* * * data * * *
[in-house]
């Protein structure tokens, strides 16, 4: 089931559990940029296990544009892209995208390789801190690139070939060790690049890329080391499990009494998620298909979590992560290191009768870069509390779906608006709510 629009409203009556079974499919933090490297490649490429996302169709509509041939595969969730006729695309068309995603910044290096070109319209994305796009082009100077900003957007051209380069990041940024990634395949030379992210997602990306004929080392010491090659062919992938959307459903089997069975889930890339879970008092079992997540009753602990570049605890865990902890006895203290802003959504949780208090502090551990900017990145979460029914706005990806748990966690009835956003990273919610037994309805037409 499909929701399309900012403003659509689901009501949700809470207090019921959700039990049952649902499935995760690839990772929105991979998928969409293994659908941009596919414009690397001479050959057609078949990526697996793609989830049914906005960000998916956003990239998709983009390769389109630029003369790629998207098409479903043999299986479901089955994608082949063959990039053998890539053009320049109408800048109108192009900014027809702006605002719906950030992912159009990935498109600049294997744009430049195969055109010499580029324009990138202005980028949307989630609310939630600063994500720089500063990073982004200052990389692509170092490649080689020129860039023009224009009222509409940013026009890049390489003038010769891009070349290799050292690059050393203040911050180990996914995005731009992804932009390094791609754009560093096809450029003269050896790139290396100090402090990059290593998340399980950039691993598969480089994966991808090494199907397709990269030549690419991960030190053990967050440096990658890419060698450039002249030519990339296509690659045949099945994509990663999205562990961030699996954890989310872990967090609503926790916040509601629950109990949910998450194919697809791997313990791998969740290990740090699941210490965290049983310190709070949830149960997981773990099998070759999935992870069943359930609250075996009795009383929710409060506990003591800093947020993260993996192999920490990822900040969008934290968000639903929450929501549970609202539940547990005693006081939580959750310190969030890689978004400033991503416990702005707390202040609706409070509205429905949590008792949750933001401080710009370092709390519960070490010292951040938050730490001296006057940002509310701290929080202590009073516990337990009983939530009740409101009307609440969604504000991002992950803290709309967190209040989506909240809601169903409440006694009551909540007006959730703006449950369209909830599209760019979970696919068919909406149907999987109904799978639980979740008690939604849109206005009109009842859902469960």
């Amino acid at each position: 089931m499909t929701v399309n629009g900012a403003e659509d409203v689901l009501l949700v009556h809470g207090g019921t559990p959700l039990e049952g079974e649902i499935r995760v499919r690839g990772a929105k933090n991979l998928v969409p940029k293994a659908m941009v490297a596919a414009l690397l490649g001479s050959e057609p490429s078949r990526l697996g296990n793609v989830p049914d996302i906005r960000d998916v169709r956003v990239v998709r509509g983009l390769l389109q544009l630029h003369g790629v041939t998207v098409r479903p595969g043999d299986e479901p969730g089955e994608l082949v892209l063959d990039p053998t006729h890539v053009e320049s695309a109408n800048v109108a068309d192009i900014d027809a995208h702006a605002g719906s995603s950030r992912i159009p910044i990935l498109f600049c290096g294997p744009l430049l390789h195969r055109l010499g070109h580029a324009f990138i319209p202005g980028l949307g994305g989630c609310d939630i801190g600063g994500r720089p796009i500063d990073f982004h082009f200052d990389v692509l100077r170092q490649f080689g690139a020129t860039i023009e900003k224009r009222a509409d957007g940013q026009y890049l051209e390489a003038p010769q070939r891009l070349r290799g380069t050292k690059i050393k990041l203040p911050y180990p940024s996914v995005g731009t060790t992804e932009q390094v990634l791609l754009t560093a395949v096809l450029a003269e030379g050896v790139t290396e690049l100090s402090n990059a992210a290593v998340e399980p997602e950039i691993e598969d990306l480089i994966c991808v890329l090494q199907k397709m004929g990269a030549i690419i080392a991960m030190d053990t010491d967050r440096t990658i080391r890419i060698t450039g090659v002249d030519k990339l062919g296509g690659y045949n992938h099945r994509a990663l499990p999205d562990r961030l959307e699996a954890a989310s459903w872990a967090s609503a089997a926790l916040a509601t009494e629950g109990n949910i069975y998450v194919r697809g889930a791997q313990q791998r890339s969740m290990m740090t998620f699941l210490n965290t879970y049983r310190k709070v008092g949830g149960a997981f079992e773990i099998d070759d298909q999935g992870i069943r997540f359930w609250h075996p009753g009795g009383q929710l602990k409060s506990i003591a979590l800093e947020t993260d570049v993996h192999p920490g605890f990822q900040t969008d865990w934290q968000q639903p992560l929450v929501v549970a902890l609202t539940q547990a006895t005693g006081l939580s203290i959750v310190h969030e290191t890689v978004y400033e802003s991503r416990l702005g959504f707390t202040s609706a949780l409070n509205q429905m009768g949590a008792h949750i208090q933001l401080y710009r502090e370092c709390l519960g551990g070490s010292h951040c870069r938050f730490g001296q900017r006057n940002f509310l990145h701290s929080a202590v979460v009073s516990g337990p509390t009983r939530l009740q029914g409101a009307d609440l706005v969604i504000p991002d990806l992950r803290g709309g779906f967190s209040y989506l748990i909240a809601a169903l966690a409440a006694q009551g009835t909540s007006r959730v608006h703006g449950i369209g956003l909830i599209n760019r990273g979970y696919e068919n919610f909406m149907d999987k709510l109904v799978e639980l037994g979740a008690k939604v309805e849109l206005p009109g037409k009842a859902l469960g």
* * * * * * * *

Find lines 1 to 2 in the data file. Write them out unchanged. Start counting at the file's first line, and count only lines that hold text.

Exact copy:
[in-house]
């Protein structure tokens, strides 16, 4: 089931559990940029296990544009892209995208390789801190690139070939060790690049890329080391499990009494998620298909979590992560290191009768870069509390779906608006709510 629009409203009556079974499919933090490297490649490429996302169709509509041939595969969730006729695309068309995603910044290096070109319209994305796009082009100077900003957007051209380069990041940024990634395949030379992210997602990306004929080392010491090659062919992938959307459903089997069975889930890339879970008092079992997540009753602990570049605890865990902890006895203290802003959504949780208090502090551990900017990145979460029914706005990806748990966690009835956003990273919610037994309805037409 499909929701399309900012403003659509689901009501949700809470207090019921959700039990049952649902499935995760690839990772929105991979998928969409293994659908941009596919414009690397001479050959057609078949990526697996793609989830049914906005960000998916956003990239998709983009390769389109630029003369790629998207098409479903043999299986479901089955994608082949063959990039053998890539053009320049109408800048109108192009900014027809702006605002719906950030992912159009990935498109600049294997744009430049195969055109010499580029324009990138202005980028949307989630609310939630600063994500720089500063990073982004200052990389692509170092490649080689020129860039023009224009009222509409940013026009890049390489003038010769891009070349290799050292690059050393203040911050180990996914995005731009992804932009390094791609754009560093096809450029003269050896790139290396100090402090990059290593998340399980950039691993598969480089994966991808090494199907397709990269030549690419991960030190053990967050440096990658890419060698450039002249030519990339296509690659045949099945994509990663999205562990961030699996954890989310872990967090609503926790916040509601629950109990949910998450194919697809791997313990791998969740290990740090699941210490965290049983310190709070949830149960997981773990099998070759999935992870069943359930609250075996009795009383929710409060506990003591800093947020993260993996192999920490990822900040969008934290968000639903929450929501549970609202539940547990005693006081939580959750310190969030890689978004400033991503416990702005707390202040609706409070509205429905949590008792949750933001401080710009370092709390519960070490010292951040938050730490001296006057940002509310701290929080202590009073516990337990009983939530009740409101009307609440969604504000991002992950803290709309967190209040989506909240809601169903409440006694009551909540007006959730703006449950369209909830599209760019979970696919068919909406149907999987109904799978639980979740008690939604849109206005009109009842859902469960």